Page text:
The first BarCamp in Calgary was a great success on Saturday, Dec 15th. (see: flickr photos) Looking back, the weeks of planning, hard work, headaches, and even heartaches have paid off with a BarCamp that everyone enjoyed and had a great time. Seeing people charged up and energized by the keynote, presentation sessions and actively engaged in discussions with each other during breaks really put a big smile on my and other organizers’ faces.
Many thanks go to our sponsors Cambrian House, IBM Canada, Material Insight, and Microsoft Canada, for their generous help and support. Let me also take a moment to thank the great work by the five event organizers — Sarah Blue, John Bristowe, David Gluzman, Patrick Lor (Calgary gets Guy Kawasaki because of Pat) and myself. Plus amazing help from Ashley Bristowe (photography) and Gordon McDowell (video).
Now, let me share with you my personal experience of the first BarCamp in Calgary as one of the organizers. I share my organizing experience here so that other cities without a BarCamp may be able to learn from us.
(Note to Reg, Scott, and Ken in Edmonton: Sorry to put you guys on the spot, but I love to see Edmonton organizes a DemoCamp or BarCamp in the near future. What do you say?)
The planning for our Dec 15th BarCampCalgary actually started exactly six weeks ahead of the actual camp, on Nov 3rd (I checked the edit history (big smile)), when the date of Dec 15th was set.
Now, the idea of launching a BarCamp in Calgary was originated nine months earlier in March 2007. My then new friend Austin Hill came to visit Calgary which lead to a group of interested people coming out for a bloggers’ dinner. And Austin and us talked about things related to DemoCamp and BarCamp. I still remember calling East Side Mario to reserve a table and then arriving early to ensure everything was all set. (see Austin’s entry) (Lessons? Use any excuse (over dinner or a coffee) to meet and organize a DemoCamp or BarCamp in your city if it doesn’t have one already)
By the way, if Austin was not so busy with his new startup, he would have accepted our invitation to attend BarCamp where we would have given him a big round of applauses for instigating the DemoCamp and BarCamp movement in Calgary. So, thanks a lot Austin.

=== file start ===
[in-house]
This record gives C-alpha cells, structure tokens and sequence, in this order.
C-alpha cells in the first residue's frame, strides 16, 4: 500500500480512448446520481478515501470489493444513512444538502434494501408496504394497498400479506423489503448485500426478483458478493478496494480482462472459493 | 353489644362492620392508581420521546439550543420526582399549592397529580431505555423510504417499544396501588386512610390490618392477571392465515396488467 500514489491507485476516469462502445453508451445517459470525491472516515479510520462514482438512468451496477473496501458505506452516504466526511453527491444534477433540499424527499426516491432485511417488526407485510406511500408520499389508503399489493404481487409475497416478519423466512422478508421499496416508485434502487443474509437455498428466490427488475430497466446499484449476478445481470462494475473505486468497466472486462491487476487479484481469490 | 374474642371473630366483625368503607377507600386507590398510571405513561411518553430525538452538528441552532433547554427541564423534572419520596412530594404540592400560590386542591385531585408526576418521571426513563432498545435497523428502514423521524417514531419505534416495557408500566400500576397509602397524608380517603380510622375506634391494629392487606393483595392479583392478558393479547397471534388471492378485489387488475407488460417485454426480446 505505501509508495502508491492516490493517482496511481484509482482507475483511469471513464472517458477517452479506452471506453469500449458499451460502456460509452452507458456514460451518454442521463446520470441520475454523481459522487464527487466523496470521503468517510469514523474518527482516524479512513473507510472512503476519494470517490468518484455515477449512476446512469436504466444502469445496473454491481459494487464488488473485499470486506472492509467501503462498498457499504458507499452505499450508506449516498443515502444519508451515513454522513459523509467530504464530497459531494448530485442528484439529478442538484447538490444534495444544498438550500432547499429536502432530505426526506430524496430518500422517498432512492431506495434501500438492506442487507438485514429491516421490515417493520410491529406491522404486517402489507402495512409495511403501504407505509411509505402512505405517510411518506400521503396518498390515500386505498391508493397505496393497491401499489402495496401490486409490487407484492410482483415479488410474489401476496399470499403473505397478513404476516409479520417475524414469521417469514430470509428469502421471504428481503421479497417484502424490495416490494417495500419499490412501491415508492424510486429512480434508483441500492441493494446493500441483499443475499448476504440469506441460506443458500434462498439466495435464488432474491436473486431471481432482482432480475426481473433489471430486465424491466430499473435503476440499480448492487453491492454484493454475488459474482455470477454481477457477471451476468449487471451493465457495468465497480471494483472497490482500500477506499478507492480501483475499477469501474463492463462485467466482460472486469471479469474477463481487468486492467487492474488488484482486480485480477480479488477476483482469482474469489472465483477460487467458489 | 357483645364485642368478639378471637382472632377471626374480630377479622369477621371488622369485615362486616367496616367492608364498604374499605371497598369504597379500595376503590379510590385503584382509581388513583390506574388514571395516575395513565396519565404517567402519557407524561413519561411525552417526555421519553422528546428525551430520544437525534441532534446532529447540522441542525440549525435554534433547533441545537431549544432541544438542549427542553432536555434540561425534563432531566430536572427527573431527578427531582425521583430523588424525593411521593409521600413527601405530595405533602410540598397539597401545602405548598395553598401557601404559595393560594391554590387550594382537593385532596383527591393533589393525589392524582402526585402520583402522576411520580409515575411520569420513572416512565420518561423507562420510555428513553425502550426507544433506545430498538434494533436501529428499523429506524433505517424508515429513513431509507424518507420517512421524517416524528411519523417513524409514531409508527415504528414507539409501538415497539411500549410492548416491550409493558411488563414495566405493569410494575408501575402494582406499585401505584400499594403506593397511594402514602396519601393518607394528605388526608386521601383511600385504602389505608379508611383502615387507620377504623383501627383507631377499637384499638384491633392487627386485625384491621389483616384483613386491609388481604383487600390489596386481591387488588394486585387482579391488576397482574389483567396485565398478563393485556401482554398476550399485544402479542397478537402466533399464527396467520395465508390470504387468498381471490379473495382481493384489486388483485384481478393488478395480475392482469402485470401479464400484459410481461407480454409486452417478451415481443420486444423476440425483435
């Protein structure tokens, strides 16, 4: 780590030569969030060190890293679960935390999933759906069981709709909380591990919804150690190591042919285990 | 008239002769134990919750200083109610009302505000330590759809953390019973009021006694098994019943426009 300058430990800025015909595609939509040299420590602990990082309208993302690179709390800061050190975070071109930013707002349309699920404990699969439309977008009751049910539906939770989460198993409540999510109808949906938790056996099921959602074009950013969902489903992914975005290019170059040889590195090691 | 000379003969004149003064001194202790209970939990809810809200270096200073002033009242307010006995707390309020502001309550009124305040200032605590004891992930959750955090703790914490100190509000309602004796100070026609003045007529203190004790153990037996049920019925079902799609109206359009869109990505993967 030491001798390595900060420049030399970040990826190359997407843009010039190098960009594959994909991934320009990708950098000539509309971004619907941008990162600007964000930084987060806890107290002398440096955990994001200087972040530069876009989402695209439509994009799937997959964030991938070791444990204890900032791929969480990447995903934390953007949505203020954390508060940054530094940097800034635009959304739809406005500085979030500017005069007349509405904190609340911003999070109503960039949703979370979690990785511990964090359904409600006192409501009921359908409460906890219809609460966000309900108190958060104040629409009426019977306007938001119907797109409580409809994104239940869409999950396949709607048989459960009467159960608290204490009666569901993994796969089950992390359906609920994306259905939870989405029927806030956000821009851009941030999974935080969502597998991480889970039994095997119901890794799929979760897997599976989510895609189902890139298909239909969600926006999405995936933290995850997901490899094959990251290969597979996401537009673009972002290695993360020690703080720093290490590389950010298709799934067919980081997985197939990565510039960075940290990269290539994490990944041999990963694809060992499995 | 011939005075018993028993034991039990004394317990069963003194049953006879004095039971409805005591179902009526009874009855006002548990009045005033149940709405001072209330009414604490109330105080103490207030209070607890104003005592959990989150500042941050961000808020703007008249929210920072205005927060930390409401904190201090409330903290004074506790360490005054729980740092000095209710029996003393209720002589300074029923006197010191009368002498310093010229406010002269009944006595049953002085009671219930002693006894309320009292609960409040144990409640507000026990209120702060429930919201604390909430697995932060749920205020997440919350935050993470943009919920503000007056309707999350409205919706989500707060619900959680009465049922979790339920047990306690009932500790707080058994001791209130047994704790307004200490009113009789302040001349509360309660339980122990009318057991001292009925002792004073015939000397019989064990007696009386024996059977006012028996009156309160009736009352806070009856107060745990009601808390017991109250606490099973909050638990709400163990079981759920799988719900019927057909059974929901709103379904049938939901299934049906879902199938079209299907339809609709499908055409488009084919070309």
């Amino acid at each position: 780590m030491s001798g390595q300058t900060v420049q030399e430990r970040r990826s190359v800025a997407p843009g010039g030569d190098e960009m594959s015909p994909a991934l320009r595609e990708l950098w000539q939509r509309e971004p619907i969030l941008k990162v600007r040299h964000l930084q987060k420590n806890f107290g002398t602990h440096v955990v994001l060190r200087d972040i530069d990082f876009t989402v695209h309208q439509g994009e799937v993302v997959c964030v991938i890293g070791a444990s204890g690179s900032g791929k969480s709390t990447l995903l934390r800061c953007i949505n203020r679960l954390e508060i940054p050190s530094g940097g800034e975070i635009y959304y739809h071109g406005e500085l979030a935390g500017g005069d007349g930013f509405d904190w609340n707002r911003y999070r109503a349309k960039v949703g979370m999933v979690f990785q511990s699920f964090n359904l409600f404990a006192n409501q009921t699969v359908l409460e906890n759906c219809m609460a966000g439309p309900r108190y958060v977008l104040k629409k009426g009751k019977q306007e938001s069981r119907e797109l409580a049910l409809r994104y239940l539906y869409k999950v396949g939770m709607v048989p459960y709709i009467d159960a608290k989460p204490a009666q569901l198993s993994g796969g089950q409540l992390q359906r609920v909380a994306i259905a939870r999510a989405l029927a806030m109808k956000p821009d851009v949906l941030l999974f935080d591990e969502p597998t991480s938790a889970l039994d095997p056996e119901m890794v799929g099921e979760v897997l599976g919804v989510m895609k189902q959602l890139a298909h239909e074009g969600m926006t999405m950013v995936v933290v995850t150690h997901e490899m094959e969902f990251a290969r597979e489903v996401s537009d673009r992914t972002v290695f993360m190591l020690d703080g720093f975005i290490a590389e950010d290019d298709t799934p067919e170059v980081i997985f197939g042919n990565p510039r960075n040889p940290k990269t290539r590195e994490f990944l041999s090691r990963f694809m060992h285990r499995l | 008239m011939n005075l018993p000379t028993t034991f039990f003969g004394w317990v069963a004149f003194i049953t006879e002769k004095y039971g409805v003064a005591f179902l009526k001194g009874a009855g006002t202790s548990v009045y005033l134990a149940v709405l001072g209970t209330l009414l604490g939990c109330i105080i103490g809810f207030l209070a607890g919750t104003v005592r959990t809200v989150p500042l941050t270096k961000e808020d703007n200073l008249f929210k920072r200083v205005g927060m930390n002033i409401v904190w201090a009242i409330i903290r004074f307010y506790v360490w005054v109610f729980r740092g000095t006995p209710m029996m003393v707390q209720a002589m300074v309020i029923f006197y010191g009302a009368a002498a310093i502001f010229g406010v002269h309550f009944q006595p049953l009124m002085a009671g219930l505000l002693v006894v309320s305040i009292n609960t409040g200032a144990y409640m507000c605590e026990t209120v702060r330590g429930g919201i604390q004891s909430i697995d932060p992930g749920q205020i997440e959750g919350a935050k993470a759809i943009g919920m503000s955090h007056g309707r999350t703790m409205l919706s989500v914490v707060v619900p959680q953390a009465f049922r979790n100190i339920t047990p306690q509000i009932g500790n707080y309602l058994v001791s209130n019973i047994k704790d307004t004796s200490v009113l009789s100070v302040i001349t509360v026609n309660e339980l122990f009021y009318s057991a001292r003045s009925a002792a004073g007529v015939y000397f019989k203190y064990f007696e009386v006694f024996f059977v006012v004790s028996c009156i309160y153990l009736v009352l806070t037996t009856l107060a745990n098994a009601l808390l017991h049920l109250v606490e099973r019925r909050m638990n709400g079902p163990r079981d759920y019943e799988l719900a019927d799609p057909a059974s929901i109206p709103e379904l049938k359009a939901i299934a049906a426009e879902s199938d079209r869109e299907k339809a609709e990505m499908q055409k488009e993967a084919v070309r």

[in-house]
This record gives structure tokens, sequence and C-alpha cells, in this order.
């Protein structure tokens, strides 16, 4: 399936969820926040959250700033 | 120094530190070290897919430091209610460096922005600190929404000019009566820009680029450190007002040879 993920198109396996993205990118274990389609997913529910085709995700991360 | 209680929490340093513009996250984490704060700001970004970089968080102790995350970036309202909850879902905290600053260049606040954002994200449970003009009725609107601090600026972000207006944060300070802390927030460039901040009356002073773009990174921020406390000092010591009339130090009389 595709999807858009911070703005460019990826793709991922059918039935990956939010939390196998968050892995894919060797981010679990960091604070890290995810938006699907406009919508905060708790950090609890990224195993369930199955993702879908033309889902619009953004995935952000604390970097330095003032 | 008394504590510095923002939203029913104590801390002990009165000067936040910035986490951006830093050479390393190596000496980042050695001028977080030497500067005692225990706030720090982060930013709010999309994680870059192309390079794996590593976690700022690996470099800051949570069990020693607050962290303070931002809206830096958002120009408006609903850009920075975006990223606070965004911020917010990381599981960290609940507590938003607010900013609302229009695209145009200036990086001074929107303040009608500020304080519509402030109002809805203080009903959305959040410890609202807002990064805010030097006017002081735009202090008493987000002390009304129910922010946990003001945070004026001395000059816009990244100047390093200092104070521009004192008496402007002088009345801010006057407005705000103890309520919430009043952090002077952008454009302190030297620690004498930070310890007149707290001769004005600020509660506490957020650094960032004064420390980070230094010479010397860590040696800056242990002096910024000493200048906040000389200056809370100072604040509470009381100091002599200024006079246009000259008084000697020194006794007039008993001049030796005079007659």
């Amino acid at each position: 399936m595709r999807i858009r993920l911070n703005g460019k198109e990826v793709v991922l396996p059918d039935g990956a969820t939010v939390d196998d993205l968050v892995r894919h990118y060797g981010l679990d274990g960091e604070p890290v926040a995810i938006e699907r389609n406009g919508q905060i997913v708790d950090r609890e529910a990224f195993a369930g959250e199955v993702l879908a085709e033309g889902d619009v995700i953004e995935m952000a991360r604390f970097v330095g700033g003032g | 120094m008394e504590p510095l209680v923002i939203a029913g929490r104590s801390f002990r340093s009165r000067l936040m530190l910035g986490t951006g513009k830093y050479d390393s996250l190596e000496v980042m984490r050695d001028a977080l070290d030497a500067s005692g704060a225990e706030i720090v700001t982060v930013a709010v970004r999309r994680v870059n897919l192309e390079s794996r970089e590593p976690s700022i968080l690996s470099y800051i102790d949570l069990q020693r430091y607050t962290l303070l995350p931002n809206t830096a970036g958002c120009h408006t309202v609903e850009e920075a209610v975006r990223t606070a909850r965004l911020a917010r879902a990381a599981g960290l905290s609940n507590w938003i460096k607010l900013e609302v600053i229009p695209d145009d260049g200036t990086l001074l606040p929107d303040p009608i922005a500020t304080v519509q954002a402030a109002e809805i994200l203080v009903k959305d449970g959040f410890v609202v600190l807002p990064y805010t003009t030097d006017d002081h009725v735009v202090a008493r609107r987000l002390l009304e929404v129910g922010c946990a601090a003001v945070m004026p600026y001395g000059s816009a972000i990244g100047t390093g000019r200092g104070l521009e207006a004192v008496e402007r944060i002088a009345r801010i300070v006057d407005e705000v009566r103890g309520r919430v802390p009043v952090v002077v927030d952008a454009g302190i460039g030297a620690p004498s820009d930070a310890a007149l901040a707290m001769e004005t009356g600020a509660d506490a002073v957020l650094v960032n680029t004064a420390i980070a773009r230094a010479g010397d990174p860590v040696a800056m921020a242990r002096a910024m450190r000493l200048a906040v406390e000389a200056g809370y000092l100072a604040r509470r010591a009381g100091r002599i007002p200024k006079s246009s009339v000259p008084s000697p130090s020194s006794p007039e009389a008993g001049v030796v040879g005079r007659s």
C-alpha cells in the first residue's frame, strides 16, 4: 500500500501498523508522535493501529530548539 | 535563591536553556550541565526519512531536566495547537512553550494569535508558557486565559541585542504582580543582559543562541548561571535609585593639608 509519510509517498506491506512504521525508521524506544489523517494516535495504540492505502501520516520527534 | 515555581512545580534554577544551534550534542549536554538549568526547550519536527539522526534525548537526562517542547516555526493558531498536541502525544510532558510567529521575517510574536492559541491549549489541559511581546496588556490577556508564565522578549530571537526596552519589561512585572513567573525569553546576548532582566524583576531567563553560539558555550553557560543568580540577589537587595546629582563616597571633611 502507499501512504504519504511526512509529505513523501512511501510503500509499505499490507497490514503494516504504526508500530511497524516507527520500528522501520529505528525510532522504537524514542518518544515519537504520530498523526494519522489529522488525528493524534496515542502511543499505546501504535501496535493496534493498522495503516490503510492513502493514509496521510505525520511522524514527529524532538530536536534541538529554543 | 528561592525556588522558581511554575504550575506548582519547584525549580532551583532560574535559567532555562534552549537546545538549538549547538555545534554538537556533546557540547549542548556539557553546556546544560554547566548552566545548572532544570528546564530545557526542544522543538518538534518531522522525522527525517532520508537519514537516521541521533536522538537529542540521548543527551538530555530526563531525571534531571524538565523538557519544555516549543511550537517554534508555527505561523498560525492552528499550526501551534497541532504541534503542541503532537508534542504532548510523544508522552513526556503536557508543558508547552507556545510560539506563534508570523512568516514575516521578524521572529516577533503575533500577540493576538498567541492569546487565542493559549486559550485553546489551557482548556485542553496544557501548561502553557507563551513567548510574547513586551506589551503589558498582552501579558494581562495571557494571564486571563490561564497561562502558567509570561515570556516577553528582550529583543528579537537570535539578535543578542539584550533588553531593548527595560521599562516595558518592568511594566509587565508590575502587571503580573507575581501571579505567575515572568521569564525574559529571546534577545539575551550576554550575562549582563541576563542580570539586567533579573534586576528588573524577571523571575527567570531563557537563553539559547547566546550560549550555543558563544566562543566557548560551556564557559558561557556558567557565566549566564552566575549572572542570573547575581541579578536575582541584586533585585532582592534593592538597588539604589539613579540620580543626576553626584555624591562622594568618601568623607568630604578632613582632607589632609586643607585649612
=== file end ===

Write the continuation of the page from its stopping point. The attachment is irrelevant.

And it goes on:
Fast forward to Friday Dec 14th, a group of volunteers (John, David, Gordon and myself) went to IBM Canada’s downtown building to set things up for Saturday (with the great help of Bob Johnson and his colleagues). David and his colleague delivered the cases of bottled water/soft drinks/beers for the camp. And John and I spent a total of 2.5 hours doing various things and ensuring the projection system, Wi-Fi network, sound system, etc. were all setup and ready to go with our equipment and we know how to operate them on Saturday morning. (note: Wi-Fi access was important as some attendees ended up live blogging and uploading pictures. Plus I was determined not to see the Chinese FooCamp Wi-Fi problem happening in Calgary.)
On the morning of Saturday Dec 15th, David, Gordon, John and I braved the early morning cold and arrived at the IBM building at 7:30am to get things ready for the day. The two hours from 7:30 – 9:30am just went by so quickly. I am still amazed by how efficient we were.
And then we pretty much follow our schedule as a guide. We were so happy to see in a few cases the discussions in the sessions got so engaging and more time were alloted. And then in all of our scheduled breaks, people were so engaged in conversations, making new contacts that it was challenging to bring them back. (smile) Here is our schedule, for the record,
9:00 – 9:30 Registration / Presentation Posting / Voting
9:30 – 9:40 Introduction
9:40 – 11:00 Keynote presentation by Guy Kawasaki
11:00 – 11:30 Break & Voting
11:30 – 12:30 Start top voted on presentations
12:30 LUNCH (yummy!)
1:30 – 4:00 Afternoon sessions
Now, let me re-emphasize this is my personal report and not a sanitized BarCamp “organizing committee approved” report as I want to reply to some concerned friends’ critique that BarCampCalgary should not have a keynote. Having Guy as a Keynote speaker increased our profile and drew more Calgarians to come out to attend BarCamp on a cold Calgary Saturday morning just 10 days before Christmas, so I think having Guy to kick starting the camp movement in Calgary is a good thing. And most of the attendees stayed for the whole day of events and are eager to attend future camps.
Now that we have a successful BarCamp under our belt, we will have the momentum to push onwards to future BarCamps which we plan to have no keynotes. I took these concerned friends’ critique as something they raised out of love of BarCampCalgary, and I will be very willing to exchange ideas and thoughts with them via emails.
Finally, John and Gordon had taken hours and hours of BarCamp video footage and will be posting later when the processing are done.
As one of the organizers of the event, I ended up running around the whole day doing this or that and were only able to sit down to listen to a few sessions. Judging by the fact that the majority of the registered attendees stayed till the end, we had a great and successful first BarCamp.
Here are some blog entries I found on the web about BarCampCalgary,
- Doug Walker wrote a live blog entry during Guy’s presentation at BarCamp.
- Patrick Lor has a posting that shares his experience of BarCampCalgary plus a detailed list of thanks.
To keep an international prospective on things and an eye for opportunities to learn, here are two blog entries with wonderful insights about two other BarCamp events that also happened on Dec 15th half way around the world,